When Phillip Picardi at year’s end takes up the editor in chief role at Out magazine, he’ll have his work cut out for him.
On top of a summer exodus of more than half of the editorial staff from an already small masthead over continued operational issues, there are new investors to keep happy, the task of getting recently re-branded holding company Pride Media ready for a Reg A+ filing (known as a “mini-IPO” — something akin to a regulated crowdfunding campaign), and, for good measure, a new owner that happens to be a documented supporter of conservative Republican politicians during a time when the culture wars have never been more fierce.
Behind Pride Media are the stepbrothers Adam Levin and Maxx Abramowitz, the founders and operators of Oreva Capital, which last September acquired Out and The Advocate, along with related brands and intellectual property. They are also, respectively, the chief executive officer and lead investor of High Times magazine parent High Times Holdings. That company was formed last year when they bought the magazine, but it is experiencing significant hurdles with its own mini-IPO filing and facing many millions in losses as it tries to raise money from the public.
Last year, HTH posted a $13.6 million loss. So far this year, it’s lost $12.3 million and is sitting on about $68 million in debt. Moreover, its public filing, which is set to close at the end of this month, had only resulted in around $5 million in investments as of three weeks ago, far short of its $50 million goal.
A source familiar with the company told WWD that the public filing of High Times was supposed to be a model for Pride Media, which Levin is said to have acquired opportunistically, seeing a largely untapped market in LGTBQ media. However, a new owner that not only is perceived as relatively disinterested in the community it serves, but has given money to politicians who worked against that community, didn’t sit well with a lot of now former staffers, who had a sense of mission in their work, sources said.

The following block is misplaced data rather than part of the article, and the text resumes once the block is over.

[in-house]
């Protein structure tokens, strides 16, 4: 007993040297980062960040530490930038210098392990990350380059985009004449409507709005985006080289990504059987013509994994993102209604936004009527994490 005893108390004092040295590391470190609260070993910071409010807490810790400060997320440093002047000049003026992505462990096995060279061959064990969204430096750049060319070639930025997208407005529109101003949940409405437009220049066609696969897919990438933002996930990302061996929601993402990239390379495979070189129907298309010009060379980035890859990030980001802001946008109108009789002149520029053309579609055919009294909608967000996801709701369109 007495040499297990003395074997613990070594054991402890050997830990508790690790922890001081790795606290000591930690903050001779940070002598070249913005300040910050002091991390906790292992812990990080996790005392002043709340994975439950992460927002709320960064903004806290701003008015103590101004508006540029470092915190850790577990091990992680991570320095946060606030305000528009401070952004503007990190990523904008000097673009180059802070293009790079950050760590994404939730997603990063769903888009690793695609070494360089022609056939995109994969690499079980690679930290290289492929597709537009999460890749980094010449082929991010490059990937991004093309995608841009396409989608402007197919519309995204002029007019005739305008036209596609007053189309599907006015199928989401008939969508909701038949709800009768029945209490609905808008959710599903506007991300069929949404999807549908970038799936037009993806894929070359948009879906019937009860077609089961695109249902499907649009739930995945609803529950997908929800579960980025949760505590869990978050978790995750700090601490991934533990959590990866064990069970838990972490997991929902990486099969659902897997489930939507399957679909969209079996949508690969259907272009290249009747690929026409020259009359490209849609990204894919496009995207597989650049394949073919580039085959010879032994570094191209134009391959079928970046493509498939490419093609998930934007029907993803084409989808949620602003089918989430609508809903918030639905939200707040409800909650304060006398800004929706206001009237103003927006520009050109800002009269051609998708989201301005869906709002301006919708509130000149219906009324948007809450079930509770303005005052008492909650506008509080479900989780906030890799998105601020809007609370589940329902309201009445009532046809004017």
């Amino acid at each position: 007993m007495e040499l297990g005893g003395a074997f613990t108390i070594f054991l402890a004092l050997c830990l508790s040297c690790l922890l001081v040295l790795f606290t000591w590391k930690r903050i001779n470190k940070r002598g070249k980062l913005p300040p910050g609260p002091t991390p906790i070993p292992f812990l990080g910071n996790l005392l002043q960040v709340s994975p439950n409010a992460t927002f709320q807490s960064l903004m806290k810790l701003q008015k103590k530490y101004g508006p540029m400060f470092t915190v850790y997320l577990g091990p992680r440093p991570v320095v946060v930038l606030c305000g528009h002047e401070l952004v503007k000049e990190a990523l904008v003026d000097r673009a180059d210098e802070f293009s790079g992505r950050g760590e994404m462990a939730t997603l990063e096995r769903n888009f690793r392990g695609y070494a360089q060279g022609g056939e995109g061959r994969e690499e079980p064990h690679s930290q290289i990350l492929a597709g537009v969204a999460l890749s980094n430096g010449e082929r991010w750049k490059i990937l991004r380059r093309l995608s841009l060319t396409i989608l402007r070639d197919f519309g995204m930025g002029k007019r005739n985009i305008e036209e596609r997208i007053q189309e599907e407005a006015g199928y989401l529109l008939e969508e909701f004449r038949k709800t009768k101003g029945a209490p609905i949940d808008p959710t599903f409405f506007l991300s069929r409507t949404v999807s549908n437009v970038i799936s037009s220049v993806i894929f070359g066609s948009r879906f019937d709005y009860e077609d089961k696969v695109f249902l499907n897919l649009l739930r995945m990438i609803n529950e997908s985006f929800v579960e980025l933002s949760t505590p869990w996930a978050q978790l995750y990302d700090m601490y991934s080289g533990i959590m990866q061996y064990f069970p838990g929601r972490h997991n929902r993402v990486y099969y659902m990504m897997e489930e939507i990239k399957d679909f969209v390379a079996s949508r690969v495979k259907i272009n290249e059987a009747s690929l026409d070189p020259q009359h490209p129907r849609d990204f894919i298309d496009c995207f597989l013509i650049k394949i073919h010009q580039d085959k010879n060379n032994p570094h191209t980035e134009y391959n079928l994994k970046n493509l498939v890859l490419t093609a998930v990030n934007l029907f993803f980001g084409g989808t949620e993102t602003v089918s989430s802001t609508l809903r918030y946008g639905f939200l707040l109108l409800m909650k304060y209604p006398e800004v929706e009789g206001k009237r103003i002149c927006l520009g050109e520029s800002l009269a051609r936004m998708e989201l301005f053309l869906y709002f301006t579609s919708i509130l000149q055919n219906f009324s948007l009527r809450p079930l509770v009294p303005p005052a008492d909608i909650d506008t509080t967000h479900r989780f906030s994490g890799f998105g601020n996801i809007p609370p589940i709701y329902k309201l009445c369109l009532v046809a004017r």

Levin has donated to a number of Republicans including Devin Nunes, Dean Heller and Josh Mandel (all of whom have publicly taken anti-LGTBQ stances, like supporting religion-based discrimination), and Dana Rohrabacher (who recently said gay people can be denied the right to buy a home and has consistently opposed legal advancements for the LGTBQ community) was praised on this year’s High Times’ list of cannabis supporters.
Of Levin’s political donations, a Pride spokesman said, “Adam is a staunch supporter of pro-Israel, pro-cannabis and LGBT issues and consistently works across the political spectrum to ensure he’s advocating effectively on behalf of each of these communities.”
But a tipping point for a lot of Out staff came once being regularly paid for their work was no longer a certainty.
A number of sources told WWD that issues with being paid are something of an editorial legacy at Out, but it started to really affect the staff earlier this year after Oreva came in and put in place new ceo Nathan Coyle. One of his first moves was to end a system at Out that had been in place since at least 2012, wherein editorial employees were paid not by then-parent company Here Publishing, like noneditorial staff, but through a separate company, Grand Editorial, owned and operated by former editor in chief Aaron Hicklin (he left over the summer, too).
Hicklin, however, says little over a year ago he sold Grand to McCarthy Media, owned and operated by Evanly Schindler, best known for his other media operation BlackBook. Terms of the sale included McCarthy taking over Grand, and its set-up with Out, by paying 40 percent upfront then working to take over the remaining portion in installments, tied to a consultant arrangement with Hicklin. According to Hicklin, he stopped receiving payments for the rest of Grand, in part because McCarthy was not getting expected funding from Pride to create and run Out. Grand was formally dissolved earlier this year.
Hicklin said that he became “alarmed” when in June the lack of payment started trickling down, which he says continued over a number of payment cycles and through his July resignation. “It became harder and harder [to be at Out]… and I could see that my staff had lost confidence.”
Observers speculated that this oddly bifurcated system of payment, which started with Grand and continued under McCarthy and Pride, for a time, began because it allowed Hicklin production autonomy and the platform to take on outside projects while giving Here owner Paul Colichman an easy way to cut and regulate costs, because it offered editorial staff no benefits or even full-time employment status. Essentially, Here outsourced the creation (in print and online) of its largest property directly to the editor in chief, along with all of the operational responsibilities, for a flat fee.